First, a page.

The writing harkens back to a time when children were expected to have a much higher reading ability at a far younger age than they're allowed to get away with today. This book doesn't talk down to its audience whether it be child or adult, it doesn't dumb down the vocabulary or spend pages repetitively go It doesn't matter that this book was written 30 years ago, it easily withstands the test of time. It's actually superior to so much of the children's literature that's being put out these days.

The writing harkens back to a time when children were expected to have a much higher reading ability at a far younger age than they're allowed to get away with today. This book doesn't talk down to its audience whether it be child or adult, it doesn't dumb down the vocabulary or spend pages repetitively going over plot details; it's fast paced and presumes that whomever is reading it has at least a passing knowledge of Arthurian legend and Grail mythology, which any child of two or three decades ago probably would have.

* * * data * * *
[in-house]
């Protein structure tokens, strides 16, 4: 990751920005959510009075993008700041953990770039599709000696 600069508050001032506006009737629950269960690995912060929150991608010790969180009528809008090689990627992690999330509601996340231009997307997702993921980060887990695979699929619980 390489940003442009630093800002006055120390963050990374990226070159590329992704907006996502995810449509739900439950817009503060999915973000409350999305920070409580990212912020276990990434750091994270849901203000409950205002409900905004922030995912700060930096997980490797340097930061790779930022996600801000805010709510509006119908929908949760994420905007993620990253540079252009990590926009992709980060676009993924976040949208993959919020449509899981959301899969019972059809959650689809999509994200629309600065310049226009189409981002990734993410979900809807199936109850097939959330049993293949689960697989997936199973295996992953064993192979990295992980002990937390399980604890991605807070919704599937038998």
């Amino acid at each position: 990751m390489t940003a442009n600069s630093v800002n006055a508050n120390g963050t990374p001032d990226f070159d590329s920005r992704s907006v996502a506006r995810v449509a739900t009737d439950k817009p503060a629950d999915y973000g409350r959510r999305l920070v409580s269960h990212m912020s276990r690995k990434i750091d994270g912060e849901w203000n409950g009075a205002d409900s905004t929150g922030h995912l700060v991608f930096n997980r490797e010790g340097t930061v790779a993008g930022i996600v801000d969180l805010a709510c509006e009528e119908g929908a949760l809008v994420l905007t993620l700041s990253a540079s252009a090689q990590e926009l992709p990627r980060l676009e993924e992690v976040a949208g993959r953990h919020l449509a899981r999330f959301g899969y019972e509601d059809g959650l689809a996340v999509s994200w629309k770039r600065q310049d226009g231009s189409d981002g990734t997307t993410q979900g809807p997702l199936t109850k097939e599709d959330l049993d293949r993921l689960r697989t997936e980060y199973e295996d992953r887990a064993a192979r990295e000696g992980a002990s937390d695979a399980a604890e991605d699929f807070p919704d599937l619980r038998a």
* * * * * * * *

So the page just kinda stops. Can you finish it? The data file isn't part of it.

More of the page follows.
This is a great adventure book, a classic story of good vs. evil set in relatively modern day England. Three children, Simon, Jane, and Barney, find an ancient map hidden away in the old house their great-uncle is renting for their family over the summer, and with that discovery they're plunged into a quest and a conflict, both straight out of legend.

It's a great deal to drop onto such young shoulders, but they're well equipped for it. Between the three of them they have all the skills they need to find the answers to age-old riddles and escape their evil pursuers. Not that the latter is always easy, and there's a great build up in tension a few times when you aren't really sure that they will get away.

Not all questions are answered at the end of the book and the ending itself isn't a complete wrap up of the story, but it fits well with the rest of the story, and with reality. Sometimes you just don't know who the other side really is and you do have to settle for half a prize rather than none. It's not at all annoying or frustrating here, it just feels...right. Besides, the Merlin reference at the end really made for a wonderful ending. So appropriate.

This is high quality adventure and suspense, the real world colliding with a magical one in a way that's far different from Harry Potter, and in some ways better than the HP series entirely. Children's literature just isn't written this way anymore, which is a real shame.
Ivy-Sue